Finland's Aalto University's researchers improved their previous record by over three absolute % in cooperation with Universitat Politècnica de Catalunya.
The researchers have obtained the record-breaking efficiency of 22.1% on nanostructured silicon solar cells as certified by Fraunhofer ISE CalLab. An almost 4% absolute increase to their previous record is achieved by applying a thin passivating film on the nanostructures by Atomic Layer Deposition, and by integrating all metal contacts on the back side of the cell.
The surface recombination has long been the bottleneck of black silicon solar cells and has so far limited the cell efficiencies to only modest values. The new record cells consists of a thick back-contacted structure that is known to be highly sensitive to the front surface recombination. The certified external quantum efficiency of 96% at 300nm wavelength demonstrates that the increased surface recombination problem no longer exists and for the first time the black silicon is not limiting the final energy conversion efficiency.
The results were published online 18.5.2015 in Nature Nanotechnology.
For Nordic conditions
"The energy conversion efficiency is not the only parameter that we should look at," explains Professor Hele Savin from Aalto University, who coordinated the study. Due to the ability of black cells to capture solar radiation from low angles, they generate more electricity already over the duration of one day as compared to the traditional cells.
"This is an advantage particularly in the north, where the sun shines from a low angle for a large part of the year. We have demonstrated that in winter Helsinki, black cells generate considerably more electricity than traditional cells even though both cells have identical efficiency values," she adds.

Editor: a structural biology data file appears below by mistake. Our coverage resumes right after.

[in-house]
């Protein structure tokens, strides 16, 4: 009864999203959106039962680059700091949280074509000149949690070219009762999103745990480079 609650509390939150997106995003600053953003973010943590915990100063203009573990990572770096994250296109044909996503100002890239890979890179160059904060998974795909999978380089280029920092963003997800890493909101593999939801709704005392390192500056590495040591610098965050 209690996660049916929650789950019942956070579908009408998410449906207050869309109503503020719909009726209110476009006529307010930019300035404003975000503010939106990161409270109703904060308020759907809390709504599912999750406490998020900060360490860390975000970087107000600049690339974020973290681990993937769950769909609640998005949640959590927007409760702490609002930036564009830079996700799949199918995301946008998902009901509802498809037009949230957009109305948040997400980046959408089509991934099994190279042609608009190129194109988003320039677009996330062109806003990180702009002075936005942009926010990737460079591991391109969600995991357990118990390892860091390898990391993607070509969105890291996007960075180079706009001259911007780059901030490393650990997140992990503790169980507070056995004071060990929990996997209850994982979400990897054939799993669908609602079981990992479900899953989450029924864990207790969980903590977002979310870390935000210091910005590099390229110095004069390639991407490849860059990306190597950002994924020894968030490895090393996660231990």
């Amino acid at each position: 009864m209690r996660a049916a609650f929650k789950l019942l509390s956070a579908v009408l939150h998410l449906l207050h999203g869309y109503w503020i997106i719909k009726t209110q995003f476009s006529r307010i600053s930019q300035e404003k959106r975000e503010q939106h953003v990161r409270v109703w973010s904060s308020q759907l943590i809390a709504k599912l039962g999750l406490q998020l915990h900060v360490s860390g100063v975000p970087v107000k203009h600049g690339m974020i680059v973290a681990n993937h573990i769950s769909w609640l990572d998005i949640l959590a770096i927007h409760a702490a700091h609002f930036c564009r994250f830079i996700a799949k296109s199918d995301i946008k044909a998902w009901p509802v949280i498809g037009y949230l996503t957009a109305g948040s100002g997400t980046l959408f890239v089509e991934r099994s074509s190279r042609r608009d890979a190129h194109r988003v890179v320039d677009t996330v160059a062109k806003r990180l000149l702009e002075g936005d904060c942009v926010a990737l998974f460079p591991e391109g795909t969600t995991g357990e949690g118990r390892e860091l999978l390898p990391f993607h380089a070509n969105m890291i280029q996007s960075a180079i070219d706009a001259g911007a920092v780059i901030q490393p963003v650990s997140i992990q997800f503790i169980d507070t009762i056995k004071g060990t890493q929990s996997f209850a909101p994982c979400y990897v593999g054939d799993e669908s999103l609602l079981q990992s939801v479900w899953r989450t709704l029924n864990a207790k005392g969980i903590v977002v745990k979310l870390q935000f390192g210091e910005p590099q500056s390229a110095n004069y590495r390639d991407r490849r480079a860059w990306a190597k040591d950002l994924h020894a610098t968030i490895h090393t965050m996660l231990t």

In the near future, the goal of the team is to apply the technology to other cell structures -- in particular, thin and multi-crystalline cells.
"Our record cells were fabricated using p-type silicon, which is known to suffer from impurity-related degradation. There is no reason why even higher efficiencies could not be reached using n-type silicon or more advanced cell structures," Professor Savin predicts.
The development of the cells fabricated last year will continue in the upcoming "BLACK" project, supported by the European Union, in which Professor Savin together with her team will develop the technology further in cooperation with industry.
"The surface area of the best cells in the study was already 9 cm2. This is a good starting point for upscaling the results to full wafers and all the way to the industrial scale."
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